If you more or less came into this world with the commencement of the first Super Bowl, you watch warily as the Roman numerals become longer and more complex with each passing year.
You realize that you are no longer a young XV yourself, but have moved on into joint-challenged CVLIIXIIVII territory. You can also track your age rather accurately by corresponding it to Super Bowl start times. If you can remember the days when the Super Bowl started at 2 p.m., well, help yourself to Medicare.
I understand that we are marching sullenly toward the time when the Super Bowl, like any other meaningful sporting event these days, starts at 9 p.m., meaning I’ll be fortunate if I can stay awake long enough to witness the initial first down.
But the true sign of age is the degree to which you understand — or, more to the point, don’t understand — the Super Bowl support activities, including commercials, athlete interviews, entertainment, end-zone dances, etc.
To wit, a Patriots lineman and his wife were being interviewed, and he was commenting on the buildup to their romantic involvement.
The gentleman explained that he first saw a photo of his betrothed on an online dating site, and immediately said to himself, “I gotta get me some of that.”
I gotta get me some of that. I know, I know, things are a lot different on the dating scene today. And this is a football lineman; I would not expect, “Forsooth but yon lass doth posses charms that intoxicate my soul.” But it is difficult to imagine, say, Johnny Unitas stumbling across the future Mrs. Unitas and thinking, “I gotta get me some of that.”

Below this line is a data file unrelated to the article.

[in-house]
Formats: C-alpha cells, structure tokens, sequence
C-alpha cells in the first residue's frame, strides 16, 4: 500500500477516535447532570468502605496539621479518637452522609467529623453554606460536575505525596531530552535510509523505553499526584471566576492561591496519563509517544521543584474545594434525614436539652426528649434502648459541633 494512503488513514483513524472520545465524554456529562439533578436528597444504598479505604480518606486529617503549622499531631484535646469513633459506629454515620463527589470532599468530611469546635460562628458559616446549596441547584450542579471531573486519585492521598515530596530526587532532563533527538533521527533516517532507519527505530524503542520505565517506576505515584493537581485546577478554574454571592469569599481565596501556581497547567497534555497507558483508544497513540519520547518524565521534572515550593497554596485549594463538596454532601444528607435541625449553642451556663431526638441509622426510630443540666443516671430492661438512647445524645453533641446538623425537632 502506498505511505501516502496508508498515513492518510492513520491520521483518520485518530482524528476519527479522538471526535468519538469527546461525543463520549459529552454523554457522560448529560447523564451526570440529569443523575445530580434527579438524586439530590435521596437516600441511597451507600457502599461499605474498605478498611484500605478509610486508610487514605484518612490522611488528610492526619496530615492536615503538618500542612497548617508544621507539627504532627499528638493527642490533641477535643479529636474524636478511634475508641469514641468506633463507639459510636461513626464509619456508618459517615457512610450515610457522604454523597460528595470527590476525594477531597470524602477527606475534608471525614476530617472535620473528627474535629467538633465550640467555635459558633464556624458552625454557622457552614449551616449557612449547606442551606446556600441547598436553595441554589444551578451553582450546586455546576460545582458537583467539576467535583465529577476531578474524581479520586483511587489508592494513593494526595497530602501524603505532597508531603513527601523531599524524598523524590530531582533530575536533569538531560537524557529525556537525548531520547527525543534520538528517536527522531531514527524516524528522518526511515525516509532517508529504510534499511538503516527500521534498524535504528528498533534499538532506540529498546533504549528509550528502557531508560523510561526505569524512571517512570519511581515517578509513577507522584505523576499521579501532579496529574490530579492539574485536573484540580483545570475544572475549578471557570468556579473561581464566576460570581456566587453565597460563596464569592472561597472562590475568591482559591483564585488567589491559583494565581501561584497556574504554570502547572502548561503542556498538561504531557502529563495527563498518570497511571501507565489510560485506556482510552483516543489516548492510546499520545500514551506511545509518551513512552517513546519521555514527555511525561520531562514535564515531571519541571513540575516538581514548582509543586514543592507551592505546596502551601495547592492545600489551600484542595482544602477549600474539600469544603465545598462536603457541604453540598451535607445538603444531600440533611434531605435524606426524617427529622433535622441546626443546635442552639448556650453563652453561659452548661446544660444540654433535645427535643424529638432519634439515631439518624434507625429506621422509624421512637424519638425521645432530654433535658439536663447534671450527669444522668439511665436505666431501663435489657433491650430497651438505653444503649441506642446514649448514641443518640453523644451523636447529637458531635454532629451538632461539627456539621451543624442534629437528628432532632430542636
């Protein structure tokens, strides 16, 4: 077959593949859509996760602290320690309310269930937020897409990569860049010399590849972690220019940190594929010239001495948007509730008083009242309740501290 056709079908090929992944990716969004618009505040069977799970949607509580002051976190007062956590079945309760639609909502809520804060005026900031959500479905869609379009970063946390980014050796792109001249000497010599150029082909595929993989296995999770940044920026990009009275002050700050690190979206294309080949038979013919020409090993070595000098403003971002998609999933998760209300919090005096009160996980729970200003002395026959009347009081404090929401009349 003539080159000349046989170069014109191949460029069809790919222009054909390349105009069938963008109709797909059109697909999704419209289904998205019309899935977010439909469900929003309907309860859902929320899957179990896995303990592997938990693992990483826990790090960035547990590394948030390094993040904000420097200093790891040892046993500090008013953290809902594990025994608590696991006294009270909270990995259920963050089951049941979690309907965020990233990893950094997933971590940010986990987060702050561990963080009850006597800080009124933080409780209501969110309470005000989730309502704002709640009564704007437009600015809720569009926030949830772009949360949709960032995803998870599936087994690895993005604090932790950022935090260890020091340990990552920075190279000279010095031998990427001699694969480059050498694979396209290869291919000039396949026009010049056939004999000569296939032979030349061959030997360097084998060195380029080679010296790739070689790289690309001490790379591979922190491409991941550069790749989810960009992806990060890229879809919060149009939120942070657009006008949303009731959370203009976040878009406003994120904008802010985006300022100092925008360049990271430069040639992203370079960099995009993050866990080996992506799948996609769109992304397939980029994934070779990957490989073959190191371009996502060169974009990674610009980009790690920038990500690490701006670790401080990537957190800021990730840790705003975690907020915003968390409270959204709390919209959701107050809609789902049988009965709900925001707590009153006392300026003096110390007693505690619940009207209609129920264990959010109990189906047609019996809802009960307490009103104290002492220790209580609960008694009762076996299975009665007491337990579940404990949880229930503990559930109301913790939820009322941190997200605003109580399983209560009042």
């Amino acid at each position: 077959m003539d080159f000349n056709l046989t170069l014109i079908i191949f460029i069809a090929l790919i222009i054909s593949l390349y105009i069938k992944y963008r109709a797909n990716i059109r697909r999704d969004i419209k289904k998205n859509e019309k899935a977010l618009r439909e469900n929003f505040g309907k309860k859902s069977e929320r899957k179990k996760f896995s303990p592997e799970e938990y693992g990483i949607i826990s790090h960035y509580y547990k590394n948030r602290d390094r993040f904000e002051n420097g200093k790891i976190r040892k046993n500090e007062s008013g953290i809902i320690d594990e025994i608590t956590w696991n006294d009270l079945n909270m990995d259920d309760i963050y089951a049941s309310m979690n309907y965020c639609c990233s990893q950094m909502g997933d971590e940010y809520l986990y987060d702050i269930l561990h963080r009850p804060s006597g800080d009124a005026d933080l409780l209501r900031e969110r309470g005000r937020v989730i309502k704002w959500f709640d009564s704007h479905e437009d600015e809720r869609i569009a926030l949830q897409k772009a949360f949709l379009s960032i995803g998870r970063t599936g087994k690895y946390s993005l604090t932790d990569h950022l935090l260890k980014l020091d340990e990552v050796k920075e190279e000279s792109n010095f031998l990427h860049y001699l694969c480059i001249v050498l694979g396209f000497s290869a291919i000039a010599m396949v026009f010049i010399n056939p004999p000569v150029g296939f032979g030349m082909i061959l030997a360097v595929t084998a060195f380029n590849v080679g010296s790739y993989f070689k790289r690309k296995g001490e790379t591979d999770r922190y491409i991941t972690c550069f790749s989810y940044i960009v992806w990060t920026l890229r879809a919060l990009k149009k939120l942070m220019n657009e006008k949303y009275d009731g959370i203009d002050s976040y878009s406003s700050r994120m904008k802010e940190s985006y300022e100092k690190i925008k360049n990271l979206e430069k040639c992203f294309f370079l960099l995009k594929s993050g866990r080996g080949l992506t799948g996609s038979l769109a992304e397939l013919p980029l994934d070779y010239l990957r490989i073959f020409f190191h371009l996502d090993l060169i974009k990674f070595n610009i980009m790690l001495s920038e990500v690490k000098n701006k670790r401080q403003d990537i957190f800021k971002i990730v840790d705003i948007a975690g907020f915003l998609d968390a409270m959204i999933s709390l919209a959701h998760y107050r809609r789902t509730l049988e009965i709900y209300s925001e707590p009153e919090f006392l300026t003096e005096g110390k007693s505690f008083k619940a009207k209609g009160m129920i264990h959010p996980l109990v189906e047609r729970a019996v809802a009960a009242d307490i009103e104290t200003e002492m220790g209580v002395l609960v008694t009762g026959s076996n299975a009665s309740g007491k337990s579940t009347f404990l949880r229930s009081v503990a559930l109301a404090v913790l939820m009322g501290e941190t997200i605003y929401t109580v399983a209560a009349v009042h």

And another year, another halftime-show atrocity. Yawn. It’s another sign of age to realize that the celebrated wardrobe malfunction was eight years ago. But that was art compared to this year’s boorish flipping of the bird by some washed-up recording artist of whom I’d never heard.
It is the commercials, however, that are most depressing to those of advancing years. Was it not so very long ago that we were rolling on the floor over the field-goal-kicking horses?
This year, the commercials just left me confused and frightened. Honestly, you shouldn’t have to wonder whether you’ve just witnessed a commercial for a movie or a video game or a beer. And sometimes I wonder: What are script writers going to do when that fateful day comes that there is nothing new to blow up and no new way to make it blow up? I hate to think they would one day have to resort to dialogue.
And in this robo, techno, industrio, droid-infected universe, I guess it was only a matter of time before they named a beer “titanium.” Nothing says cold, flavorful frosty beer like an element on the periodic table. What’s next, a yogurt named barium?
And forget the Clydesdales, they’ve gone all preachy on us — although not as bad as that bizarre anti-union screed in the second half. What was that? Just when you think that, for one night, you can relax and get completely away from fetid, partisan politics ...
At least they have figured out how to keep us from ridiculing the singer of the national anthem: Surround her with a bunch of kids, like the last days of a Middle Eastern strongman who’s resorting to a human shield.
In 40-some years, it appears to be the only thing we’ve learned.
Tim Rowland is a Herald-Mail columnist. He can be reached at 301-733-5131, ext. 6997, or via email at email@example.com. Tune in to the Rowland Rant at www.herald-mail.com, on antpod.com or on Antietam Cable’s WCL-TV Channel 30 at 6:30 p.m. New episodes are released every Wednesday.